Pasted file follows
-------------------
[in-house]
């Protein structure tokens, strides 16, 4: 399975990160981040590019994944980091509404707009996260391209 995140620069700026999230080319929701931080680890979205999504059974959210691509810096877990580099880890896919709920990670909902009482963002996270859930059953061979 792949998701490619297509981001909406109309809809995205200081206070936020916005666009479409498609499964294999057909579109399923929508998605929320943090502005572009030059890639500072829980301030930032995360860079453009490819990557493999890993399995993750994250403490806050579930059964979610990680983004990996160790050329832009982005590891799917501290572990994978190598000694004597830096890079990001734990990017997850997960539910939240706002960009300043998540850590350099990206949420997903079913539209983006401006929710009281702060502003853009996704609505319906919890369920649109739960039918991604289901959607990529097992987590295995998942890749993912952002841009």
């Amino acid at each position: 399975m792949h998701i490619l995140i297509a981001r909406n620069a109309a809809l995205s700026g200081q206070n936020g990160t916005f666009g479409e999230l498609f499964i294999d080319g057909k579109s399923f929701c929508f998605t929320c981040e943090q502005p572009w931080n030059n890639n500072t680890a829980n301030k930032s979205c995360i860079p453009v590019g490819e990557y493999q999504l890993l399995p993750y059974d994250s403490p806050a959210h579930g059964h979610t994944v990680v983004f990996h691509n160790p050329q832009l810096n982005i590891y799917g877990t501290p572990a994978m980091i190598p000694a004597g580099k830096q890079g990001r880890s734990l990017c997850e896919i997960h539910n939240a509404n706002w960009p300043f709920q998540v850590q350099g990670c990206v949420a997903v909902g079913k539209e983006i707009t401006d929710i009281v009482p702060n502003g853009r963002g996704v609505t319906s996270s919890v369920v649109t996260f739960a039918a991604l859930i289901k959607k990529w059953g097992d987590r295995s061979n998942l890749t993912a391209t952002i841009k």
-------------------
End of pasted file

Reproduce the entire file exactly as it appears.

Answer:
[in-house]
């Protein structure tokens, strides 16, 4: 399975990160981040590019994944980091509404707009996260391209 995140620069700026999230080319929701931080680890979205999504059974959210691509810096877990580099880890896919709920990670909902009482963002996270859930059953061979 792949998701490619297509981001909406109309809809995205200081206070936020916005666009479409498609499964294999057909579109399923929508998605929320943090502005572009030059890639500072829980301030930032995360860079453009490819990557493999890993399995993750994250403490806050579930059964979610990680983004990996160790050329832009982005590891799917501290572990994978190598000694004597830096890079990001734990990017997850997960539910939240706002960009300043998540850590350099990206949420997903079913539209983006401006929710009281702060502003853009996704609505319906919890369920649109739960039918991604289901959607990529097992987590295995998942890749993912952002841009």
């Amino acid at each position: 399975m792949h998701i490619l995140i297509a981001r909406n620069a109309a809809l995205s700026g200081q206070n936020g990160t916005f666009g479409e999230l498609f499964i294999d080319g057909k579109s399923f929701c929508f998605t929320c981040e943090q502005p572009w931080n030059n890639n500072t680890a829980n301030k930032s979205c995360i860079p453009v590019g490819e990557y493999q999504l890993l399995p993750y059974d994250s403490p806050a959210h579930g059964h979610t994944v990680v983004f990996h691509n160790p050329q832009l810096n982005i590891y799917g877990t501290p572990a994978m980091i190598p000694a004597g580099k830096q890079g990001r880890s734990l990017c997850e896919i997960h539910n939240a509404n706002w960009p300043f709920q998540v850590q350099g990670c990206v949420a997903v909902g079913k539209e983006i707009t401006d929710i009281v009482p702060n502003g853009r963002g996704v609505t319906s996270s919890v369920v649109t996260f739960a039918a991604l859930i289901k959607k990529w059953g097992d987590r295995s061979n998942l890749t993912a391209t952002i841009k």